Broadly in one aspect of the invention there is provided a portable sawmill with Lateral and longitudinal stability which comprises:
(a) first and second end frame means;
(b) a pair of longitudinal rails extending between the first and second end frame means;
(c) bracket means for slidably connecting said rails to said first and second send frame means;
(d) winding means on said first and second end frame means said winding means including flexible joining means corrected to said bracket means and to idler heel means on each end frame means for adjustably moving said rails in unison between upper and lower positions on the end frame means and for retaining said ails in an adjusted position; and
(e) carriage means for a pivotal saw blade mounting and prime mover, said carriage means engage able with said rails and longitudinally movable thereon.
Preferably brace means are connected to an upper region of one or both vertical members of the end frames the means of connection is such that each brace means may be altered in attitude with respect to its respective vertical member to provide lateral support to the sawmill or to align the sawmill with a log, the brace means being adjustable in length.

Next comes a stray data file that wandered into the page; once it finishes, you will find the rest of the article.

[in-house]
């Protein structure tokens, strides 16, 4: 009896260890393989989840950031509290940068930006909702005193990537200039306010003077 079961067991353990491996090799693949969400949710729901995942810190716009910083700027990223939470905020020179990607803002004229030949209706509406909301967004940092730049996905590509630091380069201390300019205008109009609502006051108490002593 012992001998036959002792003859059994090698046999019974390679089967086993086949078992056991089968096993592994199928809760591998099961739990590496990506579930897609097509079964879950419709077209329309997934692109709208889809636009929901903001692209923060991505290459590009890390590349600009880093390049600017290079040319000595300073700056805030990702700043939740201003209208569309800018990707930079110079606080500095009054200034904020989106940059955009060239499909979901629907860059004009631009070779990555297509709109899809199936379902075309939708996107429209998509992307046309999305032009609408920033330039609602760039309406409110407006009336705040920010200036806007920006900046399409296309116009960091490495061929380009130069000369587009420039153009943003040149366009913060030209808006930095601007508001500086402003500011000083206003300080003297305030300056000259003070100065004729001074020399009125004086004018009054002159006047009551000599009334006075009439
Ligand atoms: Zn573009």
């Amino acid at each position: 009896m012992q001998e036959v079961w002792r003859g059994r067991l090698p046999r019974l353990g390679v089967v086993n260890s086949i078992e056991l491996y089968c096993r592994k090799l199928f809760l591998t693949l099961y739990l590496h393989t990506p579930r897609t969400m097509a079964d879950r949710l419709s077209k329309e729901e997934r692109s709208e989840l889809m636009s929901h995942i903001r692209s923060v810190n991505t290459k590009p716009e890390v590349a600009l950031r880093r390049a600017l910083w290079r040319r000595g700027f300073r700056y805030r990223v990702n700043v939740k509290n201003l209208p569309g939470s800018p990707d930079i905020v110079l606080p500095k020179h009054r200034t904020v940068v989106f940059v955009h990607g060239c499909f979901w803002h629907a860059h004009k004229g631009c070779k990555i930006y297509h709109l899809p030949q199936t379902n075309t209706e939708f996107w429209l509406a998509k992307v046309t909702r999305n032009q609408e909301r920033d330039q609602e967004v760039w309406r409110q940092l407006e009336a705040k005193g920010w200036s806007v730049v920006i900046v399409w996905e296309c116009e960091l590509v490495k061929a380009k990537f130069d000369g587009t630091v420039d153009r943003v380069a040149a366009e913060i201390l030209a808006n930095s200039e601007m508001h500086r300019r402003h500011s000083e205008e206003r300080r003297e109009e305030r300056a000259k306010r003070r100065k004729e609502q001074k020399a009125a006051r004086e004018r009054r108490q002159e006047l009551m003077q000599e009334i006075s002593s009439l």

In a preferred form each bracket comprises:
a bracket body;
support means adapted to hold a rail; and
sliding means adapted to fit a vertical member and permit the bracket body to be moved up and down the vertical member.
The sawmill further includes a rail supporting means comprising:
(a) a vertically extending braced support; and
a sleeve adapted to sawmill may be supported.
The sawmill preferably further includes drive means which comprises: